The puzzling excess of gamma rays from the centre of the Milky Way probably originates from rapidly rotating neutron stars, or millisecond pulsars, and not from dark matter annihilation, as previously claimed. This is the conclusion of new data analyses by two independent research teams from the University of Amsterdam (UvA) and Princeton University/Massachusetts Institute of Technology. The researchers’ findings are published in Physical Review Letters.
In 2009 observations with the Fermi Large Area Telescope (2009) revealed an excess of high-energetic photons, or gamma rays, around 2 GeV (gigaelectronvolt) at the centre of our Galaxy. It was long speculated that this gamma ray excess could be a signal of dark matter annihilation. If true, it would constitute a breakthrough in fundamental physics and a major step forward in our understanding of the matter constituents of the universe.
However, many other hypotheses have emerged in recent years, suggesting the gamma ray excess in the centre of our Galaxy might have a more ordinary, astrophysical cause. Possible origins for the observed gamma ray excess range from the activity of the supermassive black hole in the centre of our Milky Way and star formation in the central molecular zone to the combined emission of a new dim source population in the galactic bulge.
New statistical analyses of the Fermi data by Dr Christoph Weniger, assistant professor at the UvA, and a research group from Princeton/MIT now strongly suggest that the excess emission does indeed originate from unresolved point sources. The best candidates are millisecond pulsars, the researchers conclude.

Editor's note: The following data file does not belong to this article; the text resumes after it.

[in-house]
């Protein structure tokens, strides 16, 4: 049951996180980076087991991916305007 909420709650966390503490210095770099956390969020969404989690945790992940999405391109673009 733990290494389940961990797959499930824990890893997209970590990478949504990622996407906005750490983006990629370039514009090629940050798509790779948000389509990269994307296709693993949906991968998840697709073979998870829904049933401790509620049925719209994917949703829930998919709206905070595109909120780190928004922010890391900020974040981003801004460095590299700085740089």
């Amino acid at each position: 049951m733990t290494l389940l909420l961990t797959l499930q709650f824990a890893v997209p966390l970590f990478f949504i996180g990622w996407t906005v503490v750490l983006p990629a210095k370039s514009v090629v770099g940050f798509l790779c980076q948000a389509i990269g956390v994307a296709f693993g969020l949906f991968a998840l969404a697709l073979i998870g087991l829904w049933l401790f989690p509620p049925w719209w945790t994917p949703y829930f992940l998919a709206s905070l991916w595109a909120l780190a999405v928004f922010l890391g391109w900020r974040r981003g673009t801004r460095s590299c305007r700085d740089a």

Millisecond pulsars, or rapidly rotating neutron stars, were often formed billions of years ago. They are among the most extreme objects in the Galaxy. A population of hundreds or thousands of these millisecond pulsars must be lurking in the galactic centre, hidden from detection due to present day instrument sensitivity. Future radio surveys with existing and upcoming telescopes (e.g. Green Bank Telescope, Square Kilometre Array) will be able to further test this hypothesis in the coming years.
In their analyses, the UvA and Princeton/MIT researchers each used a different statistical technique, ‘non-Poissonian noise’ and ‘wavelet transformation’, to analyse the Fermi data. What they found was that the distribution of photons was clumpy rather than smooth, indicating that the gamma rays were unlikely to be caused by dark matter particle collisions.
According to Weniger, lead author of one of the papers, this is a win-win situation. ‘Either we find hundreds or thousands of millisecond pulsars in the upcoming decade, shedding light on the history of the Milky Way, or we find nothing. In the latter case, a dark matter explanation for the gamma ray excess will become much more obvious.’
Mariangela Lisanti, assistant professor at Princeton University and one of the authors of the second paper, adds: ‘The results of our analysis probably mean that what we are seeing is evidence for a new population of astrophysical sources in the centre of the Galaxy. That in itself is something new and surprising.’
Richard Bartels, Suraj Krishnamurthy and Christoph Weniger: 'Strong support for the millisecond pulsar origin of the Galactic center GeV excess’ in: Physical Review Letters, (February 4, 2016).
Samuel K. Lee, Mariangela Lisanti, Benjamin R. Safdi, Tracy R. Slatyer and Wei Xue: ‘Evidence for Unresolved Gamma-Ray Point Sources in the Inner Galaxy’ in Physical Review Letters, (February 4, 2016).